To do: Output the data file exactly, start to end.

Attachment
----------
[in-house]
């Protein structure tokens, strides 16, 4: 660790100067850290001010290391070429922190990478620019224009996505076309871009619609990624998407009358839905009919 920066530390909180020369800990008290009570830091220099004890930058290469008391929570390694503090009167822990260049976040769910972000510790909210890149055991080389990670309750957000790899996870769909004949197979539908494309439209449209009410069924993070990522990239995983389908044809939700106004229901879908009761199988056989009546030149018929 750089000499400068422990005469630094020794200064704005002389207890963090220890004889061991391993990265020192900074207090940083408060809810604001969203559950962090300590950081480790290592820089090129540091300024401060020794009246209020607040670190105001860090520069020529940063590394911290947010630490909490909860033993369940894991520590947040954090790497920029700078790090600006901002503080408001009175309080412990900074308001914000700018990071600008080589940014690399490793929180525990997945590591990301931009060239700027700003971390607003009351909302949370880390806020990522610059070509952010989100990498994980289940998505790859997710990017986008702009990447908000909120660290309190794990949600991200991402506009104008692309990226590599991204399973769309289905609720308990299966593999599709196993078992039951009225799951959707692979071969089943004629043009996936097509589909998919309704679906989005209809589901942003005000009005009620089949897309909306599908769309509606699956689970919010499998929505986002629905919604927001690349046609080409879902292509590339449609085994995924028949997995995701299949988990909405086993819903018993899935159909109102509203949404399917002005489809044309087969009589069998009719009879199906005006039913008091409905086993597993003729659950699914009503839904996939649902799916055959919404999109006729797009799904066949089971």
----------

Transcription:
[in-house]
């Protein structure tokens, strides 16, 4: 660790100067850290001010290391070429922190990478620019224009996505076309871009619609990624998407009358839905009919 920066530390909180020369800990008290009570830091220099004890930058290469008391929570390694503090009167822990260049976040769910972000510790909210890149055991080389990670309750957000790899996870769909004949197979539908494309439209449209009410069924993070990522990239995983389908044809939700106004229901879908009761199988056989009546030149018929 750089000499400068422990005469630094020794200064704005002389207890963090220890004889061991391993990265020192900074207090940083408060809810604001969203559950962090300590950081480790290592820089090129540091300024401060020794009246209020607040670190105001860090520069020529940063590394911290947010630490909490909860033993369940894991520590947040954090790497920029700078790090600006901002503080408001009175309080412990900074308001914000700018990071600008080589940014690399490793929180525990997945590591990301931009060239700027700003971390607003009351909302949370880390806020990522610059070509952010989100990498994980289940998505790859997710990017986008702009990447908000909120660290309190794990949600991200991402506009104008692309990226590599991204399973769309289905609720308990299966593999599709196993078992039951009225799951959707692979071969089943004629043009996936097509589909998919309704679906989005209809589901942003005000009005009620089949897309909306599908769309509606699956689970919010499998929505986002629905919604927001690349046609080409879902292509590339449609085994995924028949997995995701299949988990909405086993819903018993899935159909109102509203949404399917002005489809044309087969009589069998009719009879199906005006039913008091409905086993597993003729659950699914009503839904996939649902799916055959919404999109006729797009799904066949089971």